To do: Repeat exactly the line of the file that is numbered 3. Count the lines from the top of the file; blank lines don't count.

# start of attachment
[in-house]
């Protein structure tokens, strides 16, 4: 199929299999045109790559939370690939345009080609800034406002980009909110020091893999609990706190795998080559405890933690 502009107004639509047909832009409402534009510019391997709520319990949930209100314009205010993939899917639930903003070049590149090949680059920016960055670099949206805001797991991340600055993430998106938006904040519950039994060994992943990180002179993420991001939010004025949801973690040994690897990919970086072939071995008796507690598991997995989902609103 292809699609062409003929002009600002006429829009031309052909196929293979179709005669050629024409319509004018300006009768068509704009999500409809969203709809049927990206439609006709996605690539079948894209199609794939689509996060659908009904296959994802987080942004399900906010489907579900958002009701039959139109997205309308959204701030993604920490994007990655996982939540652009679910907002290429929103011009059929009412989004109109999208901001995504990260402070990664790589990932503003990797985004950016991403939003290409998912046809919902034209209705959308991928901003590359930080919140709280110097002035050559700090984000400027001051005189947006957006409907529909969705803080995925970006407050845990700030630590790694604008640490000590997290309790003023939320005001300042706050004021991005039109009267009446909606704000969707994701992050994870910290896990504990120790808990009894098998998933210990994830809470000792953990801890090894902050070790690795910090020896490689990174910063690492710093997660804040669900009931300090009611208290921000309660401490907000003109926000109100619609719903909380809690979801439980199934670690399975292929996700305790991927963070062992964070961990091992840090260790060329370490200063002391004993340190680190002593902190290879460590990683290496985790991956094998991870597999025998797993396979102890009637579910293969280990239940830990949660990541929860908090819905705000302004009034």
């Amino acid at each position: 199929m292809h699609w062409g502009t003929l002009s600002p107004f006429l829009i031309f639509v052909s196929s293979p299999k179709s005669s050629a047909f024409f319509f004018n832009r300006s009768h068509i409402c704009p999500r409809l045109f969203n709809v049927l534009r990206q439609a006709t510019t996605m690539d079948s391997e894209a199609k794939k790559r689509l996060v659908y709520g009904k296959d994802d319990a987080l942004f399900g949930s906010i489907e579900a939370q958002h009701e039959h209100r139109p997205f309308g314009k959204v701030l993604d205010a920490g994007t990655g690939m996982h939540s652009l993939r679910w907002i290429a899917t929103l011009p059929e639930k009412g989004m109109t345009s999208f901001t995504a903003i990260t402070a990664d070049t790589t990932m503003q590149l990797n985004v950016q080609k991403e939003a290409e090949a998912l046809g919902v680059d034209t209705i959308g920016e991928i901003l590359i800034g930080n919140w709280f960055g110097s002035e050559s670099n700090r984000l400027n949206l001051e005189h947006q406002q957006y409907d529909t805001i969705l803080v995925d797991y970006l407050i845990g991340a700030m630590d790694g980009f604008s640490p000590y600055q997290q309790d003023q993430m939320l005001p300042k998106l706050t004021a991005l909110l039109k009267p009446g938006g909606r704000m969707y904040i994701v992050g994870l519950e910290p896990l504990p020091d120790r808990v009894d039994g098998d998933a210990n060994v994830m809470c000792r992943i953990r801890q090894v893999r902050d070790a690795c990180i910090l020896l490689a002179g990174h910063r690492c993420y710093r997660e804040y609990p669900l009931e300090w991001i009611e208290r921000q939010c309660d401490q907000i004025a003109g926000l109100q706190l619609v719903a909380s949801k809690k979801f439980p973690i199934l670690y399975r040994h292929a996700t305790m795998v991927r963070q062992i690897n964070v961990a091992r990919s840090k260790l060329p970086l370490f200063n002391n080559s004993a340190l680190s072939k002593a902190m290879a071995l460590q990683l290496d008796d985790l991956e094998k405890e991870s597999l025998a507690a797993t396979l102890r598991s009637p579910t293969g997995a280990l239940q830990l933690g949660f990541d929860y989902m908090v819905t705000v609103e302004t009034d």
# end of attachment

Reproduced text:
């Amino acid at each position: 199929m292809h699609w062409g502009t003929l002009s600002p107004f006429l829009i031309f639509v052909s196929s293979p299999k179709s005669s050629a047909f024409f319509f004018n832009r300006s009768h068509i409402c704009p999500r409809l045109f969203n709809v049927l534009r990206q439609a006709t510019t996605m690539d079948s391997e894209a199609k794939k790559r689509l996060v659908y709520g009904k296959d994802d319990a987080l942004f399900g949930s906010i489907e579900a939370q958002h009701e039959h209100r139109p997205f309308g314009k959204v701030l993604d205010a920490g994007t990655g690939m996982h939540s652009l993939r679910w907002i290429a899917t929103l011009p059929e639930k009412g989004m109109t345009s999208f901001t995504a903003i990260t402070a990664d070049t790589t990932m503003q590149l990797n985004v950016q080609k991403e939003a290409e090949a998912l046809g919902v680059d034209t209705i959308g920016e991928i901003l590359i800034g930080n919140w709280f960055g110097s002035e050559s670099n700090r984000l400027n949206l001051e005189h947006q406002q957006y409907d529909t805001i969705l803080v995925d797991y970006l407050i845990g991340a700030m630590d790694g980009f604008s640490p000590y600055q997290q309790d003023q993430m939320l005001p300042k998106l706050t004021a991005l909110l039109k009267p009446g938006g909606r704000m969707y904040i994701v992050g994870l519950e910290p896990l504990p020091d120790r808990v009894d039994g098998d998933a210990n060994v994830m809470c000792r992943i953990r801890q090894v893999r902050d070790a690795c990180i910090l020896l490689a002179g990174h910063r690492c993420y710093r997660e804040y609990p669900l009931e300090w991001i009611e208290r921000q939010c309660d401490q907000i004025a003109g926000l109100q706190l619609v719903a909380s949801k809690k979801f439980p973690i199934l670690y399975r040994h292929a996700t305790m795998v991927r963070q062992i690897n964070v961990a091992r990919s840090k260790l060329p970086l370490f200063n002391n080559s004993a340190l680190s072939k002593a902190m290879a071995l460590q990683l290496d008796d985790l991956e094998k405890e991870s597999l025998a507690a797993t396979l102890r598991s009637p579910t293969g997995a280990l239940q830990l933690g949660f990541d929860y989902m908090v819905t705000v609103e302004t009034d």